Immuno-driven and Mechano-mediated Neotissue Formation in Tissue Engineered Vascular Grafts

J. M. Szafron, R. Khosravi, J. Reinhardt, C. A. Best, M. R. Bersi, Tai Yi, C. K. Breuer, J. D. Humphrey

Research output: Contribution to journalArticlepeer-review

44 Scopus citations


In vivo development of a neovessel from an implanted biodegradable polymeric scaffold depends on a delicate balance between polymer degradation and native matrix deposition. Studies in mice suggest that this balance is dictated by immuno-driven and mechanotransduction-mediated processes, with neotissue increasingly balancing the hemodynamically induced loads as the polymer degrades. Computational models of neovessel development can help delineate relative time-dependent contributions of the immunobiological and mechanobiological processes that determine graft success or failure. In this paper, we compare computational results informed by long-term studies of neovessel development in immuno-compromised and immuno-competent mice. Simulations suggest that an early exuberant inflammatory response can limit subsequent mechano-sensing by synthetic intramural cells and thereby attenuate the desired long-term mechano-mediated production of matrix. Simulations also highlight key inflammatory differences in the two mouse models, which allow grafts in the immuno-compromised mouse to better match the biomechanical properties of the native vessel. Finally, the predicted inflammatory time courses revealed critical periods of graft remodeling. We submit that computational modeling can help uncover mechanisms of observed neovessel development and improve the design of the scaffold or its clinical use.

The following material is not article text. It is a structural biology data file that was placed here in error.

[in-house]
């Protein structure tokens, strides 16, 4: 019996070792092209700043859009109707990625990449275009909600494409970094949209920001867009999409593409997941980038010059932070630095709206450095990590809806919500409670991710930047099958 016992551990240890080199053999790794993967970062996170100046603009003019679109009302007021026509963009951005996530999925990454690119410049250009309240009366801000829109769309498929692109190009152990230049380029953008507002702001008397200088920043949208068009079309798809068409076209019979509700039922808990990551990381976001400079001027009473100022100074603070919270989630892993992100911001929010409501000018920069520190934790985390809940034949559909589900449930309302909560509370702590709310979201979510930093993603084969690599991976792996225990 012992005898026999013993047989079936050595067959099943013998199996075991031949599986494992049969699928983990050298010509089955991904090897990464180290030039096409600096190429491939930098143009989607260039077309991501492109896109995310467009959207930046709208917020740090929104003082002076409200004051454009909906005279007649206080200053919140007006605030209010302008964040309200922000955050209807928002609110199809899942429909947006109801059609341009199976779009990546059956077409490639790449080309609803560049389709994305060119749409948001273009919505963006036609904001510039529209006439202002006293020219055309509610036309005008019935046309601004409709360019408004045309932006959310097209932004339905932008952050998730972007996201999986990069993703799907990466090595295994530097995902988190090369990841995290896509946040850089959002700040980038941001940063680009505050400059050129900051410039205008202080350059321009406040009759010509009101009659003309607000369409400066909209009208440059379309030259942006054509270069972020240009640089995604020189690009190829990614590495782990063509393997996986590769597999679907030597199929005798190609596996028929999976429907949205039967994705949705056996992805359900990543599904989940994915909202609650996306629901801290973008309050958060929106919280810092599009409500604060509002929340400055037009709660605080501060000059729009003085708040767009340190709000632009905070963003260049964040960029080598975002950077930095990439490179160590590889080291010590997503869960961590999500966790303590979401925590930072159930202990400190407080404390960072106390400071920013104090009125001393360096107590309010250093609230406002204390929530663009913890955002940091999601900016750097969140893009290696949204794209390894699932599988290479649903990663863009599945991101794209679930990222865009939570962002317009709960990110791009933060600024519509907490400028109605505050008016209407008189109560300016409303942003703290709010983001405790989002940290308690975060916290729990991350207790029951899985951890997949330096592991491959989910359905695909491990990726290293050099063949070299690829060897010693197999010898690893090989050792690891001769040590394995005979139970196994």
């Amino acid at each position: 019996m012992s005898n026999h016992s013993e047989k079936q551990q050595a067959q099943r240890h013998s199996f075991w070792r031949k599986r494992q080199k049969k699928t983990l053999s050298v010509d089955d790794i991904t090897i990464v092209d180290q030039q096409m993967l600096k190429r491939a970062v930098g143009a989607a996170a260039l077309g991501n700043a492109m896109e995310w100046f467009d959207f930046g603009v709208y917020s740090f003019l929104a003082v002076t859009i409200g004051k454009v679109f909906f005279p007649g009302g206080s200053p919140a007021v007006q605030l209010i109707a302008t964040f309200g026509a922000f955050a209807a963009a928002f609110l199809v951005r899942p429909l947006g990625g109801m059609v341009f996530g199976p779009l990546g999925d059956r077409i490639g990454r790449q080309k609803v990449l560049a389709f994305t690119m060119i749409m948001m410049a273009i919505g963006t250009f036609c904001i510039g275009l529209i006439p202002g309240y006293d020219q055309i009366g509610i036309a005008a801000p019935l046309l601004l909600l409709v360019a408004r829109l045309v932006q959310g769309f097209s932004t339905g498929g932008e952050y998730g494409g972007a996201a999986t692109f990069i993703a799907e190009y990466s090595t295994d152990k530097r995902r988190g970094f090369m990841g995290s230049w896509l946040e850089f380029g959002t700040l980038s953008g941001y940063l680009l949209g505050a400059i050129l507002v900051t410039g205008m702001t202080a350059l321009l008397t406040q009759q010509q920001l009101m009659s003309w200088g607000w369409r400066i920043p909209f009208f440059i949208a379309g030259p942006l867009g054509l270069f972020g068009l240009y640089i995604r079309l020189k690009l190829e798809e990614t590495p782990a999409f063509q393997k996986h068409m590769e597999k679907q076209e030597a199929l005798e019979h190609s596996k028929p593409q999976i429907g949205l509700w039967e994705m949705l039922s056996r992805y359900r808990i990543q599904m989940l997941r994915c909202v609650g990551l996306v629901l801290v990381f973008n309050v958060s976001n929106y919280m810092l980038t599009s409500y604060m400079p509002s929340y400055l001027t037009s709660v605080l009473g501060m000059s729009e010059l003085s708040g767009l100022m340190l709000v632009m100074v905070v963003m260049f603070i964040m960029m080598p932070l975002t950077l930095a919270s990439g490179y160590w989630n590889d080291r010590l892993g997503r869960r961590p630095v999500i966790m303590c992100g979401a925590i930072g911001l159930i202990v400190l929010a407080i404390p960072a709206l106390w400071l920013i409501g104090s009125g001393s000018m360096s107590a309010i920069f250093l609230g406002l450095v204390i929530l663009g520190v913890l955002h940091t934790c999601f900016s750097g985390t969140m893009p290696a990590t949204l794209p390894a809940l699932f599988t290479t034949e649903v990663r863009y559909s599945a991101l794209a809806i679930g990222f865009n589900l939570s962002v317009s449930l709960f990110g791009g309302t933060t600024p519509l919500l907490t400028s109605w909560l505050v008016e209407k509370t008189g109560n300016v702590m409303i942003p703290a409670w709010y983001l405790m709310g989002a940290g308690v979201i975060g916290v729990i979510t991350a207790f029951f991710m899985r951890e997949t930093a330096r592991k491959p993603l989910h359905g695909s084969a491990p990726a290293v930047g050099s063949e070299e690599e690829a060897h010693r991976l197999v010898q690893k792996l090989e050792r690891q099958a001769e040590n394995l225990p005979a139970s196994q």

Original languageEnglish
Pages (from-to)1938-1950
Number of pages13
JournalAnnals of biomedical engineering
Issue number11
StatePublished - Nov 15 2018


  • Inflammation
  • Mechanosensing
  • Neovessel
  • Poly(glycolic acid)
  • Wall stress


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